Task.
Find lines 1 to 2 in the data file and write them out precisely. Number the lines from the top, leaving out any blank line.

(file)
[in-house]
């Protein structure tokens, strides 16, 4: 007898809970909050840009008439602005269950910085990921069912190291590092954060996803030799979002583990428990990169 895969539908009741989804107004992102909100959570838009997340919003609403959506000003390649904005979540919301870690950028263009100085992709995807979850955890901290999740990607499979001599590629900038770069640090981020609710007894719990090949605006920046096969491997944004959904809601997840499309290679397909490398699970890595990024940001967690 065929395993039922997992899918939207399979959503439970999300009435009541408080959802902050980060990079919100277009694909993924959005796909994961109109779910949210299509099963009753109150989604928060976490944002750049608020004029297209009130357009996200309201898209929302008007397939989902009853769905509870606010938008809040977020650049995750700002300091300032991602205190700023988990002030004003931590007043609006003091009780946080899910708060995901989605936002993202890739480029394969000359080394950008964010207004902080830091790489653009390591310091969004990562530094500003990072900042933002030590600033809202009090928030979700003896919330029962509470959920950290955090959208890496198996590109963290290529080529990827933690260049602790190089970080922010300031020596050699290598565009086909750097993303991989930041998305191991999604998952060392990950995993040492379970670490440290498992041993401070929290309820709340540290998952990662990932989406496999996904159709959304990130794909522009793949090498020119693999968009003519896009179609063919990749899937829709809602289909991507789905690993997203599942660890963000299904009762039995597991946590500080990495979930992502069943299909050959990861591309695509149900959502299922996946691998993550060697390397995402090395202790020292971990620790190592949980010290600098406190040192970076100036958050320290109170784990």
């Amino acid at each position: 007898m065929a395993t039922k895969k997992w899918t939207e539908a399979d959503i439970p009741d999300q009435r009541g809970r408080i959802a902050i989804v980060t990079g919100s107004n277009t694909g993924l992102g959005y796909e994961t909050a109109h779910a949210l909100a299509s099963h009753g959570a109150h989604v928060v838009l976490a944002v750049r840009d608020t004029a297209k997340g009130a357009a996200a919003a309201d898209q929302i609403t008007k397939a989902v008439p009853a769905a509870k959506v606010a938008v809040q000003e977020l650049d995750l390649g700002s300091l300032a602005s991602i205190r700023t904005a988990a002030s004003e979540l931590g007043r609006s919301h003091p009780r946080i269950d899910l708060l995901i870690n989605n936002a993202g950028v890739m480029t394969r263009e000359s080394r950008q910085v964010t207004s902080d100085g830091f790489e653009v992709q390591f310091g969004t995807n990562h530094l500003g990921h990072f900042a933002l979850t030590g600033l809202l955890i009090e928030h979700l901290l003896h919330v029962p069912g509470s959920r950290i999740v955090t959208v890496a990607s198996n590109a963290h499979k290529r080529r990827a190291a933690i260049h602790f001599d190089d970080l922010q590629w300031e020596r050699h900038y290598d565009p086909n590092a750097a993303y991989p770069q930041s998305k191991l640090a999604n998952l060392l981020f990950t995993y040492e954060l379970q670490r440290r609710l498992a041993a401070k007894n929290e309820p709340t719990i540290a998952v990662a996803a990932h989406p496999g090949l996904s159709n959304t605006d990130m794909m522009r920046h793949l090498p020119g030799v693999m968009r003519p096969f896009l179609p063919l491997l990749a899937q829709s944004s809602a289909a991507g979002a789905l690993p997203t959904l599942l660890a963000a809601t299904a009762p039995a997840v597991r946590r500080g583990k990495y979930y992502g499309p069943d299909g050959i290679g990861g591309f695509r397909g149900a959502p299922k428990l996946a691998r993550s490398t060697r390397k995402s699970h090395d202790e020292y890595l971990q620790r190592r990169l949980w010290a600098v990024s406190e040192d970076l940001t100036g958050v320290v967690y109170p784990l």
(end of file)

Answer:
[in-house]
């Protein structure tokens, strides 16, 4: 007898809970909050840009008439602005269950910085990921069912190291590092954060996803030799979002583990428990990169 895969539908009741989804107004992102909100959570838009997340919003609403959506000003390649904005979540919301870690950028263009100085992709995807979850955890901290999740990607499979001599590629900038770069640090981020609710007894719990090949605006920046096969491997944004959904809601997840499309290679397909490398699970890595990024940001967690 065929395993039922997992899918939207399979959503439970999300009435009541408080959802902050980060990079919100277009694909993924959005796909994961109109779910949210299509099963009753109150989604928060976490944002750049608020004029297209009130357009996200309201898209929302008007397939989902009853769905509870606010938008809040977020650049995750700002300091300032991602205190700023988990002030004003931590007043609006003091009780946080899910708060995901989605936002993202890739480029394969000359080394950008964010207004902080830091790489653009390591310091969004990562530094500003990072900042933002030590600033809202009090928030979700003896919330029962509470959920950290955090959208890496198996590109963290290529080529990827933690260049602790190089970080922010300031020596050699290598565009086909750097993303991989930041998305191991999604998952060392990950995993040492379970670490440290498992041993401070929290309820709340540290998952990662990932989406496999996904159709959304990130794909522009793949090498020119693999968009003519896009179609063919990749899937829709809602289909991507789905690993997203599942660890963000299904009762039995597991946590500080990495979930992502069943299909050959990861591309695509149900959502299922996946691998993550060697390397995402090395202790020292971990620790190592949980010290600098406190040192970076100036958050320290109170784990």